If pressed to choose the "better" software, I'd have to give a slight nod to the Galaxy S7 edge, but newer and faster hardware plays a big part in that observation. Depending on how you think about copious features and bold changes to Android, you'll either think they are cluttered and aggressive or enjoy the amount of features and options that ship with the phones themselves. I fall into the former category, and am pleased that I'm able to turn things off or put them out of my way and make either phone work for me.
When it comes to performance, the Galaxy S7 edge is the clear winner here — again because of the latest hardware with more power to run all the things happening. That doesn't mean the V10 offers a bad experience, but it's not as fluid or snappy as the S7 edge. With 2016 hardware, Samsung has managed to make the S7 series as responsive as the minimal software on the Nexus 6P in most areas. Laggy keyboards and unresponsive messaging applications or gallery software is a thing of the past, and I say good riddance. On the LG side, the V10 will also be able to do any task thrown at it, but without the smooth operation we see from the S7 edge. It will be very interesting to see an updated V10 with newer and faster internals, and I certainly hope LG makes it happen.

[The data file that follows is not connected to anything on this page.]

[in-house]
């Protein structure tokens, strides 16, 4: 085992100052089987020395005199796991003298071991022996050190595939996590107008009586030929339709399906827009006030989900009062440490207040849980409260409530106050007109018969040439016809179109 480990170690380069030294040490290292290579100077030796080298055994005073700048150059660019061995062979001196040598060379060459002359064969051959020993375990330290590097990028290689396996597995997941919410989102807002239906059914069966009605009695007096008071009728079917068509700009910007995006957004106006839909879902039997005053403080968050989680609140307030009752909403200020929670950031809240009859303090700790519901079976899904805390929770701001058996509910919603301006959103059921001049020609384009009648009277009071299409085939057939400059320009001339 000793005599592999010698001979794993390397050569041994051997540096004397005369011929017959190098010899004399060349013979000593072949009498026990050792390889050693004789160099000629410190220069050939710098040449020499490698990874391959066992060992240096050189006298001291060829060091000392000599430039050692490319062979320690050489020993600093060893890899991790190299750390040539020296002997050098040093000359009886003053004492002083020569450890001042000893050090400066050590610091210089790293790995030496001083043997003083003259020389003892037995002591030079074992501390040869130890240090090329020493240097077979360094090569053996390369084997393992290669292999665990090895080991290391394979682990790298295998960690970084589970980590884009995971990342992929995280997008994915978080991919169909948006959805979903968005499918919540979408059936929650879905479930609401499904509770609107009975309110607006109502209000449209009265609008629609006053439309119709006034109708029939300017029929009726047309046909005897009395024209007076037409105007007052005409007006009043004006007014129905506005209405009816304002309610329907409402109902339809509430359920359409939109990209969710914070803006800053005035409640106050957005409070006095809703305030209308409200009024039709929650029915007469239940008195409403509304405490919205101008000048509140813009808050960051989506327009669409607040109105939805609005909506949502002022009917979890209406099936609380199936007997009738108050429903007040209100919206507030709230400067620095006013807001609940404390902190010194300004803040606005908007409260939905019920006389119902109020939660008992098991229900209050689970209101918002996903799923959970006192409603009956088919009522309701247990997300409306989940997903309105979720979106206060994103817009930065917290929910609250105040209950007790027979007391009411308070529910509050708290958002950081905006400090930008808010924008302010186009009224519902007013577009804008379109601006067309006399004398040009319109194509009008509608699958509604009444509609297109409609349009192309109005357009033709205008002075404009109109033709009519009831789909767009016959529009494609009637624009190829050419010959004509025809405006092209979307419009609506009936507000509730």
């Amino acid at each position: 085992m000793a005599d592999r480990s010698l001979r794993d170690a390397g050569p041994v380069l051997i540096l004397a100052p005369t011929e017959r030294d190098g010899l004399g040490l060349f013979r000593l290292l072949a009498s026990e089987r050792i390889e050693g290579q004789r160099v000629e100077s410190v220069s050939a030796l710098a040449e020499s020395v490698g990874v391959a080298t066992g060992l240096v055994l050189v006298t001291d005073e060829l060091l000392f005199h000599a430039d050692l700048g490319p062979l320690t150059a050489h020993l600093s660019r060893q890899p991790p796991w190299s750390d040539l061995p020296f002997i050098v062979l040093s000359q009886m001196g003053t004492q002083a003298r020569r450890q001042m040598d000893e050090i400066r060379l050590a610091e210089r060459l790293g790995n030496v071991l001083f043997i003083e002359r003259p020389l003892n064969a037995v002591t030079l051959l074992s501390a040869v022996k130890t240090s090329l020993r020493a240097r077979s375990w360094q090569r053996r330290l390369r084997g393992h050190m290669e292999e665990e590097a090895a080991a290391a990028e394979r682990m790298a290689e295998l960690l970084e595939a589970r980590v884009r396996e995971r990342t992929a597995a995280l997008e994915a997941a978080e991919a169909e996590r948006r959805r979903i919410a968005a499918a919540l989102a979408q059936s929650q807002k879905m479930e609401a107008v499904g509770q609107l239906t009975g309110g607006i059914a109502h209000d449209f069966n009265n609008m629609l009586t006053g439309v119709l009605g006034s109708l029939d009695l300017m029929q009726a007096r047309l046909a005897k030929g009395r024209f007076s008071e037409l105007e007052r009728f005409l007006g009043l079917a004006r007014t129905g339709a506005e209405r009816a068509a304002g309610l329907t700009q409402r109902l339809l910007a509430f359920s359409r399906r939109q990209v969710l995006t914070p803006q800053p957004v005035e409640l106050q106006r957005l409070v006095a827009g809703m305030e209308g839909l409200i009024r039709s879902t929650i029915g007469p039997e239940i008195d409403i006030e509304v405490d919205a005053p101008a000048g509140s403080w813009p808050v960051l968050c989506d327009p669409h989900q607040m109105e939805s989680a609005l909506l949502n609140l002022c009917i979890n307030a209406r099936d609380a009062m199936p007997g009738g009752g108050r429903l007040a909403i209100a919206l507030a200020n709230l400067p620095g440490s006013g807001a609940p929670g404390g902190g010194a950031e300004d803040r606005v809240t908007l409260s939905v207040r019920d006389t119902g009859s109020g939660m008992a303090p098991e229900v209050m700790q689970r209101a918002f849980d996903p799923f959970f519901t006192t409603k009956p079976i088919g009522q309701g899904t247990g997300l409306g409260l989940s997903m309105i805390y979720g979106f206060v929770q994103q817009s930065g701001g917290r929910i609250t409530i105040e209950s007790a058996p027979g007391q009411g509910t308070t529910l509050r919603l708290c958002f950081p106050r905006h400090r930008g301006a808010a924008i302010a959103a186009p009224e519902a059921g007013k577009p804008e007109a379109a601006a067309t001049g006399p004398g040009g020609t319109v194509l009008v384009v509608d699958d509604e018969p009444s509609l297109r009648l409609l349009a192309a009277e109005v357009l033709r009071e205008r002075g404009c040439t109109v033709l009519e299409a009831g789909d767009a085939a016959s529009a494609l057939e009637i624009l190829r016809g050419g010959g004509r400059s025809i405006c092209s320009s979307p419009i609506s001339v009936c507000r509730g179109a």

A final word about updates, including Android security patches. The V10 has lagged behind here since it was released, while Samsung (so far) has shown commitment to keeping the S7 edge current and fixing issues with quick updates. Finger pointing at carriers aside, if this is an important issue for you, it's hard to recommend the V10. We hope LG realizes the value in supporting devices and decides to honor their pledge for monthly software updates.
If you value a great camera on your smartphone, you'll be pleased to know that both the V10 and the Galaxy S7 edge offer outstanding options here, complete with all manner of features and shooting modes in the stock applications.
The V10 (or the G4 which offers the same camera and most of the same options) still remains my choice when it comes to using a smartphone as a camera — setting up shots and adjusting settings — but the S7 edge offers a better point-and-shoot experience. In part, the camera app plays a part here and I'm familiar with the manual controls and features on the V10, while I find the Samsung offering takes a bit more time to dial in. This is likely a matter of familiarity, and either should be equally easy to learn and use.
As you can see, the image processing is a little different, as are the default full resolution aspect ratios — 4:3 for the S7e, and 16:9 for the V10. Samsung brings just a hint more saturation and vibrancy to their images, while LG delivers an image where the colors are more true to life. This makes perfect sense when you consider the screen technology of the two devices. The Galaxy S7 edge's AMOLED screen allows bright, over-saturated images to look bold, beautiful and almost pop out of the screen. Accuracy aside, it's quite nice to view the images taken with the S7 edge on the S7 edge's screen. Meanwhile. LG's display is a more subdued and sharp view because they are using a high-quality LCD. Saturated and vibrancy-enhanced pictures wouldn't look as good on the display and sharpness would suffer.